Reverse mortgage deals provide good income

Reverse mortgage deals provide good income
Photo used for illustrative purpose only

dubai - Banks will pay monthly, quarterly or annual amounts which will be treated as loans

By H.P. Ranina

Published: Sun 12 Mar 2017, 8:16 PM

Last updated: Sun 12 Mar 2017, 10:21 PM

Q: My mother has a house in Bengaluru, the price of which has considerably appreciated. She inherited this from my father. I want to ensure that she earns adequate monthly income to meet her household and medical expenses. To earn this income, she may have to sell this house and invest half the sale proceeds which will give her regular income, the other half being used to purchase a smaller residential unit. However, she would like to continue to stay in this property during her lifetime. Please advise.
- S. Venkat, Bahrain

If your mother sells her existing house, she may have to pay capital gains tax on the proportionate amount of capital gains which are not invested in another residential property. Instead of doing this, she has the option to enter into a reverse mortgage agreement with a bank. Under this scheme, the bank would pay her monthly, quarterly or annually amounts which would be treated as loans. A bank which gives the loan would ensure that the aggregate amount with interest would not exceed 40 per cent of the value of the house.

Banks would be able to recover the loan with accumulated interest only on the death of the borrower. The heirs have to right to settle the principal amount of the loan and interest, in which case the mortgage would be cancelled and the property will be transferred to the name of the heir as mentioned in the will of the deceased. If the heir does not pay off the loan and interest, the bank will sell the property at the best price available in the market and after discharging the capital gains tax liability of the deceased, the balance amount would be handed over to the legal heirs.

Q: With General Anti-Avoidance Rules becoming applicable in India, I want to know what arrangements would be covered by these rules.
- C.R. Venugopal, Dubai

A: The anti-avoidance rules would apply to an arrangement which is entered into or carried out in a manner which is not ordinarily applied for bona fide purposes, but the main purpose of which is to obtain a tax benefit. Anti-avoidance rules will also apply to an arrangement which lacks commercial substance or is deemed to lack commercial substance. An arrangement will be deemed to lack commercial substance if it involves round trip financing or a transaction which is conducted through one or more persons and disguises the value, location, source, ownership or control of funds which is the subject matter of such transaction.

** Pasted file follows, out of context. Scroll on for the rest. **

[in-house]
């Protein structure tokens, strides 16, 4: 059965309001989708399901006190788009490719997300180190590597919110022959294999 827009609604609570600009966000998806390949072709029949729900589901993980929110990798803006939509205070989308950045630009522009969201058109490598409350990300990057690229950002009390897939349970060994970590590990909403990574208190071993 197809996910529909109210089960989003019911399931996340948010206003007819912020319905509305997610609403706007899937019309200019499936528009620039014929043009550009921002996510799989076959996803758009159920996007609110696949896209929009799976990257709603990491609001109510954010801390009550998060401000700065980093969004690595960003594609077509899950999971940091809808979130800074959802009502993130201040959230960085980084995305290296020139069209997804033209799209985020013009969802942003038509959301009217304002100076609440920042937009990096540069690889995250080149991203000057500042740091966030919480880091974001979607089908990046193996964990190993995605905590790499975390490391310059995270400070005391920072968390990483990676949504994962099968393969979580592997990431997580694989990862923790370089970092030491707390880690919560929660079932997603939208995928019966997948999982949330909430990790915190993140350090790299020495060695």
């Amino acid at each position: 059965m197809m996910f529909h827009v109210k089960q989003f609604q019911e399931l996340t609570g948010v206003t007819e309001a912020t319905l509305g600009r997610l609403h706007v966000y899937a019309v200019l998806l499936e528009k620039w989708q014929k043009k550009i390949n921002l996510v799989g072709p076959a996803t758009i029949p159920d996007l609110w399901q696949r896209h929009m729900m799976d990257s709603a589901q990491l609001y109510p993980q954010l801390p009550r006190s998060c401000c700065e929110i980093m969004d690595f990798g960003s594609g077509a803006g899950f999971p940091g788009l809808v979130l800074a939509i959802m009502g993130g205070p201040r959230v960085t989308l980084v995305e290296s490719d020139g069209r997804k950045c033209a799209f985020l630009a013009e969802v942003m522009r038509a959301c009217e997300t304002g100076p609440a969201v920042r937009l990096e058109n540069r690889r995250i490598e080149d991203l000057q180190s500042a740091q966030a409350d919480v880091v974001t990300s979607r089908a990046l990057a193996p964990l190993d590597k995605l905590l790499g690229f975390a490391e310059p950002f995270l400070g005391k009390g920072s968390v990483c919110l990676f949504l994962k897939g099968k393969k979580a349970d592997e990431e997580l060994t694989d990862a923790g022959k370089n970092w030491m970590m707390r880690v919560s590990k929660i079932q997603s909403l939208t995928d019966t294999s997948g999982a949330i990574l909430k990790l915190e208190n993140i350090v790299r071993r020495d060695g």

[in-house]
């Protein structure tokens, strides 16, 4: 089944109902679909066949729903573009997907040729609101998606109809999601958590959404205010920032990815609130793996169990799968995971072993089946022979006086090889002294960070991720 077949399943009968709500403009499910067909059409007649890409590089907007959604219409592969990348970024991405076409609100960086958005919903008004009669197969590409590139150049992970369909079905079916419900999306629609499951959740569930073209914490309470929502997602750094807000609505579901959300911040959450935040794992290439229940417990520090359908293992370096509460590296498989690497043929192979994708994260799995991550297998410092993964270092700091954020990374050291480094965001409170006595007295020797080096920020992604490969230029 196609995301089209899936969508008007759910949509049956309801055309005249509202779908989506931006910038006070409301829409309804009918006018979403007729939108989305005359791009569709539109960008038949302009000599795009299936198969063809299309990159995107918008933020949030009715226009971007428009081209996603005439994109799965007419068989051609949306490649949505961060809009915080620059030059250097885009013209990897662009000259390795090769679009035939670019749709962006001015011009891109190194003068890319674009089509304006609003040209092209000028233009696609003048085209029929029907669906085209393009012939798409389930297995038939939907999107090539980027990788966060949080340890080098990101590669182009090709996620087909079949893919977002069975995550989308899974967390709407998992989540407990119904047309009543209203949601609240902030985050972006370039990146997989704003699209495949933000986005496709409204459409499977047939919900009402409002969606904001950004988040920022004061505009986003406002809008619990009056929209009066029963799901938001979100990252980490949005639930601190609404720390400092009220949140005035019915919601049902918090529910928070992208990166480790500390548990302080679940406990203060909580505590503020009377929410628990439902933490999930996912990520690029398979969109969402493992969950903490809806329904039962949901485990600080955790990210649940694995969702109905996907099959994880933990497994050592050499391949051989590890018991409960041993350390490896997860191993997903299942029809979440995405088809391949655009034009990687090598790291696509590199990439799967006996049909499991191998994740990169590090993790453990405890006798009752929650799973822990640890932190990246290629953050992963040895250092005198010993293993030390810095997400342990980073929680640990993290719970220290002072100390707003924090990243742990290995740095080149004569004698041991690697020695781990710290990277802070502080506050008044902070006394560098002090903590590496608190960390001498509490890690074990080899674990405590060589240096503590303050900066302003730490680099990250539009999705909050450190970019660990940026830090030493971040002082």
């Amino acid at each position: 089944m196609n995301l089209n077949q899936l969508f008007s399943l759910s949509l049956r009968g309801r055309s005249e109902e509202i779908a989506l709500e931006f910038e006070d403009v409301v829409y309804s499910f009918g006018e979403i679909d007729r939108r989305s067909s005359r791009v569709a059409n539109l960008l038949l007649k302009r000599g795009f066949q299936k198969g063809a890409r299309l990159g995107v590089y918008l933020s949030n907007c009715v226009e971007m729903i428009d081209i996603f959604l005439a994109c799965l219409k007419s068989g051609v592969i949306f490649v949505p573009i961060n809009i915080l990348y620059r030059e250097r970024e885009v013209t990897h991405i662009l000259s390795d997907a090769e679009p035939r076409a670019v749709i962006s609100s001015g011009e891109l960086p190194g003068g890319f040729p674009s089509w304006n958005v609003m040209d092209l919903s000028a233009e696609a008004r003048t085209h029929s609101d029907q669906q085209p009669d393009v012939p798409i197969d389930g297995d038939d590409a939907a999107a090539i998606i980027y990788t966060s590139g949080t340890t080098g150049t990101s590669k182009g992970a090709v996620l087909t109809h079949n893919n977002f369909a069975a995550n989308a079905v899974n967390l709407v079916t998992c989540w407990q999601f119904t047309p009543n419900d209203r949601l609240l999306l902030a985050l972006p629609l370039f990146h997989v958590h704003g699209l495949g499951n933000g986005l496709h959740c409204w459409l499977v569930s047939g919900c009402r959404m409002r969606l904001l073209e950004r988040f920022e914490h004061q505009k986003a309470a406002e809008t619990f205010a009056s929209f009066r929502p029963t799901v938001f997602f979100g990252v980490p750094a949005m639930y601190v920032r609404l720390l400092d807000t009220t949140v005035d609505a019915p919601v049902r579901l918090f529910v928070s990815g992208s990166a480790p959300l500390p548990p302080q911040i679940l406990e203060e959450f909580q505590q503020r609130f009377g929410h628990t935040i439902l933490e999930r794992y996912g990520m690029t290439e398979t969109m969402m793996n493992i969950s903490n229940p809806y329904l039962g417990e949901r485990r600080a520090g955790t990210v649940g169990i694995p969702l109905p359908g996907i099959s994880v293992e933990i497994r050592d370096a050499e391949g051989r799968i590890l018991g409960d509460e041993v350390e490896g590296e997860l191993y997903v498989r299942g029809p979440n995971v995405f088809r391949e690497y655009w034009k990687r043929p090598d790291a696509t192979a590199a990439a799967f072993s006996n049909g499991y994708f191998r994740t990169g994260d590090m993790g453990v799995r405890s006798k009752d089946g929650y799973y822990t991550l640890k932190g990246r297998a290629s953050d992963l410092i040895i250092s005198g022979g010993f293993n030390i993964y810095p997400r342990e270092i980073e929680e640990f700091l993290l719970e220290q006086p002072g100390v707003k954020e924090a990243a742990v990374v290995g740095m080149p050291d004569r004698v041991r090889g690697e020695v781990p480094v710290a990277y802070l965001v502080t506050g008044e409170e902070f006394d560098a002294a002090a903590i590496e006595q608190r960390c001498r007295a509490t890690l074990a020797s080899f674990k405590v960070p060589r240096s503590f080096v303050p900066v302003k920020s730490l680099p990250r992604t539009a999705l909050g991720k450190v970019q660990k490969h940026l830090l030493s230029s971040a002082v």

An arrangement shall be deemed to lack commercial substance if it involves an accommodating party. Anti-avoidance rules are also made applicable to an arrangement which creates rights or obligations which are not ordinarily created between persons dealing at arm's length. An arrangement which results, directly or indirectly, in the misuse or abuse of the provisions of the Act would be governed by the General Anti-Avoidance Rules. GAAR will become applicable from the financial year 2017-18.

Q: I want to route my investments in India through a company which I have in Singapore. Will this help in claiming exemption of capital gains which I make in future on sale of investments?
- D.R. Patel, Sharjah

A: A new protocol has been signed by the Indian and Singaporean governments to amend the double tax avoidance agreement which was earlier entered into by the two countries. So far, tax exemption has been granted on capital gains in respect of shares sold in India. Under the new protocol, the existing tax exemption for shares acquired before April 1, 2017 will continue. However, for shares acquired on or after April 1, 2017, there will be a two-year transition period.

Capital gains arising from transfer of shares which were acquired on or after April 1, 2017, will be taxed at half of the domestic tax rate if the capital gains are made on or before March 31, 2019. For capital gains made after this date, tax would be payable at the normal rates in the country in which the company whose shares are sold is resident. Singapore has already notified the protocol as it has been approved by its Parliament. It is expected that the Indian Parliament will approve the protocol and it will be notified this month.

The writer is a practising lawyer specialising in tax and exchange management laws of India. Views expressed are his own and do not reflect the newspaper's policy.

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